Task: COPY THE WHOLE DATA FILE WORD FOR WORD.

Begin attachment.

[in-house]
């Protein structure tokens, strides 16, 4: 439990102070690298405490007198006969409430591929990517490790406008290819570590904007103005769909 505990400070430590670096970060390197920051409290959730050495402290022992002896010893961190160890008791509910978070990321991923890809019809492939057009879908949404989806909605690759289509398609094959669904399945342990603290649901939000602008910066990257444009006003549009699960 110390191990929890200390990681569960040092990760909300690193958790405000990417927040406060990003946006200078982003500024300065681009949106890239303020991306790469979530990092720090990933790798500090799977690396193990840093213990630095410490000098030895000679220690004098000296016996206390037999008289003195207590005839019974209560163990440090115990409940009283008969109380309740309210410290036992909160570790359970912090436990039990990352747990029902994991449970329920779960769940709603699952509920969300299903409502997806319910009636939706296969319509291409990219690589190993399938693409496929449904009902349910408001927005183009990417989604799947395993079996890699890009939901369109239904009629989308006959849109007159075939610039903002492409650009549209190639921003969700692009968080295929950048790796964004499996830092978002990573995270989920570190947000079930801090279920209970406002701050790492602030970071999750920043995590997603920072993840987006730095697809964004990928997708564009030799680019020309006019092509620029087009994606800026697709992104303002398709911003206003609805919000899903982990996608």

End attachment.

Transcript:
[in-house]
């Protein structure tokens, strides 16, 4: 439990102070690298405490007198006969409430591929990517490790406008290819570590904007103005769909 505990400070430590670096970060390197920051409290959730050495402290022992002896010893961190160890008791509910978070990321991923890809019809492939057009879908949404989806909605690759289509398609094959669904399945342990603290649901939000602008910066990257444009006003549009699960 110390191990929890200390990681569960040092990760909300690193958790405000990417927040406060990003946006200078982003500024300065681009949106890239303020991306790469979530990092720090990933790798500090799977690396193990840093213990630095410490000098030895000679220690004098000296016996206390037999008289003195207590005839019974209560163990440090115990409940009283008969109380309740309210410290036992909160570790359970912090436990039990990352747990029902994991449970329920779960769940709603699952509920969300299903409502997806319910009636939706296969319509291409990219690589190993399938693409496929449904009902349910408001927005183009990417989604799947395993079996890699890009939901369109239904009629989308006959849109007159075939610039903002492409650009549209190639921003969700692009968080295929950048790796964004499996830092978002990573995270989920570190947000079930801090279920209970406002701050790492602030970071999750920043995590997603920072993840987006730095697809964004990928997708564009030799680019020309006019092509620029087009994606800026697709992104303002398709911003206003609805919000899903982990996608």